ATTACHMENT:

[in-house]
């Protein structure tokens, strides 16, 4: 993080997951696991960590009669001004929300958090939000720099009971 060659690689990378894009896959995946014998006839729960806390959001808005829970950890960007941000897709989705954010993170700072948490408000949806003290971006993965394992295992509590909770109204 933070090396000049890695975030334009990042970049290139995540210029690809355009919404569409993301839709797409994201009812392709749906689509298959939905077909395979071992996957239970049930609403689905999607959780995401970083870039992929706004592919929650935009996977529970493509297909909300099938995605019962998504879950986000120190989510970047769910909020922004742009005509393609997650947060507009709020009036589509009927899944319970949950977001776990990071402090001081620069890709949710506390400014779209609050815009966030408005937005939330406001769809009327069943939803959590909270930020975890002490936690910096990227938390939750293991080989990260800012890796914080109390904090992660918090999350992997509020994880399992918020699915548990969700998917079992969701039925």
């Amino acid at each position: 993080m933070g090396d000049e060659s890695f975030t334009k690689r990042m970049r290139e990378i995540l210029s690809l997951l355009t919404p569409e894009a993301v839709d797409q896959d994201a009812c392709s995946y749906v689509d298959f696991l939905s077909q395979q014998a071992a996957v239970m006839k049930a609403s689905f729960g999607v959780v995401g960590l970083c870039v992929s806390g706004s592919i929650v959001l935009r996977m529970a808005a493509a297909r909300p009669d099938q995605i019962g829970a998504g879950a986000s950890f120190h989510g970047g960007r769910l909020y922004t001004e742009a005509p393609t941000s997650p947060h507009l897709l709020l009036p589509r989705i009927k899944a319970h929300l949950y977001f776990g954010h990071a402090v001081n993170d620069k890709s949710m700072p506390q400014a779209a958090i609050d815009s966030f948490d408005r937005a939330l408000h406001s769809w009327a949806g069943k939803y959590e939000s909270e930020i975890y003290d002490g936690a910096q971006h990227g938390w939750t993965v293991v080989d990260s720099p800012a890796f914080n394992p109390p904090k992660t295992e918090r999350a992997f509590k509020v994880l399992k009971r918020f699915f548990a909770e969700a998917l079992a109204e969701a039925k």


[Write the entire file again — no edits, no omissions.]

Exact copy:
[in-house]
């Protein structure tokens, strides 16, 4: 993080997951696991960590009669001004929300958090939000720099009971 060659690689990378894009896959995946014998006839729960806390959001808005829970950890960007941000897709989705954010993170700072948490408000949806003290971006993965394992295992509590909770109204 933070090396000049890695975030334009990042970049290139995540210029690809355009919404569409993301839709797409994201009812392709749906689509298959939905077909395979071992996957239970049930609403689905999607959780995401970083870039992929706004592919929650935009996977529970493509297909909300099938995605019962998504879950986000120190989510970047769910909020922004742009005509393609997650947060507009709020009036589509009927899944319970949950977001776990990071402090001081620069890709949710506390400014779209609050815009966030408005937005939330406001769809009327069943939803959590909270930020975890002490936690910096990227938390939750293991080989990260800012890796914080109390904090992660918090999350992997509020994880399992918020699915548990969700998917079992969701039925």
């Amino acid at each position: 993080m933070g090396d000049e060659s890695f975030t334009k690689r990042m970049r290139e990378i995540l210029s690809l997951l355009t919404p569409e894009a993301v839709d797409q896959d994201a009812c392709s995946y749906v689509d298959f696991l939905s077909q395979q014998a071992a996957v239970m006839k049930a609403s689905f729960g999607v959780v995401g960590l970083c870039v992929s806390g706004s592919i929650v959001l935009r996977m529970a808005a493509a297909r909300p009669d099938q995605i019962g829970a998504g879950a986000s950890f120190h989510g970047g960007r769910l909020y922004t001004e742009a005509p393609t941000s997650p947060h507009l897709l709020l009036p589509r989705i009927k899944a319970h929300l949950y977001f776990g954010h990071a402090v001081n993170d620069k890709s949710m700072p506390q400014a779209a958090i609050d815009s966030f948490d408005r937005a939330l408000h406001s769809w009327a949806g069943k939803y959590e939000s909270e930020i975890y003290d002490g936690a910096q971006h990227g938390w939750t993965v293991v080989d990260s720099p800012a890796f914080n394992p109390p904090k992660t295992e918090r999350a992997f509590k509020v994880l399992k009971r918020f699915f548990a909770e969700a998917l079992a109204e969701a039925k």